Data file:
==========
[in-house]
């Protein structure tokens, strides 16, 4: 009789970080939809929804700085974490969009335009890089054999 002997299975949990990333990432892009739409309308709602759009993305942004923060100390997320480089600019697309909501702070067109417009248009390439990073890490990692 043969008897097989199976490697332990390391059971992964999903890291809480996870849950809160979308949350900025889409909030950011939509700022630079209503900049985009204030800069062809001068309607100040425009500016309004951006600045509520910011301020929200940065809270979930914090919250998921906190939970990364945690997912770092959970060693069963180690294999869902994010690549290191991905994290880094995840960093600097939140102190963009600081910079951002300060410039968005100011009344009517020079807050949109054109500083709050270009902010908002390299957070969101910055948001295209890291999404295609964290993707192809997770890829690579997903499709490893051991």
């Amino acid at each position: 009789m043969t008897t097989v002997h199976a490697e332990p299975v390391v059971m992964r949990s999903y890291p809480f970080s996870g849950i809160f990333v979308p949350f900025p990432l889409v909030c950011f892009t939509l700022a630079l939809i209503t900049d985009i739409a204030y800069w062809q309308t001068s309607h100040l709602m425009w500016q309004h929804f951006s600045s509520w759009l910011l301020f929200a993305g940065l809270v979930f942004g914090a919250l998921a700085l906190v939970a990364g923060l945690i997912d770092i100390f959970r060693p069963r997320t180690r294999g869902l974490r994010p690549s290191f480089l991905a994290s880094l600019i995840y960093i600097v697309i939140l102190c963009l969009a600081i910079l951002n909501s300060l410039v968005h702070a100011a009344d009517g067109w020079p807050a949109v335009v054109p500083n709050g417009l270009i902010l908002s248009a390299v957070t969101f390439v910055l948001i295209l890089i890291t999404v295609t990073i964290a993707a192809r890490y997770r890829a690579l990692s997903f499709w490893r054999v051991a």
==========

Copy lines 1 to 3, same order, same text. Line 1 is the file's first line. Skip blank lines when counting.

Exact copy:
[in-house]
């Protein structure tokens, strides 16, 4: 009789970080939809929804700085974490969009335009890089054999 002997299975949990990333990432892009739409309308709602759009993305942004923060100390997320480089600019697309909501702070067109417009248009390439990073890490990692 043969008897097989199976490697332990390391059971992964999903890291809480996870849950809160979308949350900025889409909030950011939509700022630079209503900049985009204030800069062809001068309607100040425009500016309004951006600045509520910011301020929200940065809270979930914090919250998921906190939970990364945690997912770092959970060693069963180690294999869902994010690549290191991905994290880094995840960093600097939140102190963009600081910079951002300060410039968005100011009344009517020079807050949109054109500083709050270009902010908002390299957070969101910055948001295209890291999404295609964290993707192809997770890829690579997903499709490893051991």
């Amino acid at each position: 009789m043969t008897t097989v002997h199976a490697e332990p299975v390391v059971m992964r949990s999903y890291p809480f970080s996870g849950i809160f990333v979308p949350f900025p990432l889409v909030c950011f892009t939509l700022a630079l939809i209503t900049d985009i739409a204030y800069w062809q309308t001068s309607h100040l709602m425009w500016q309004h929804f951006s600045s509520w759009l910011l301020f929200a993305g940065l809270v979930f942004g914090a919250l998921a700085l906190v939970a990364g923060l945690i997912d770092i100390f959970r060693p069963r997320t180690r294999g869902l974490r994010p690549s290191f480089l991905a994290s880094l600019i995840y960093i600097v697309i939140l102190c963009l969009a600081i910079l951002n909501s300060l410039v968005h702070a100011a009344d009517g067109w020079p807050a949109v335009v054109p500083n709050g417009l270009i902010l908002s248009a390299v957070t969101f390439v910055l948001i295209l890089i890291t999404v295609t990073i964290a993707a192809r890490y997770r890829a690579l990692s997903f499709w490893r054999v051991a």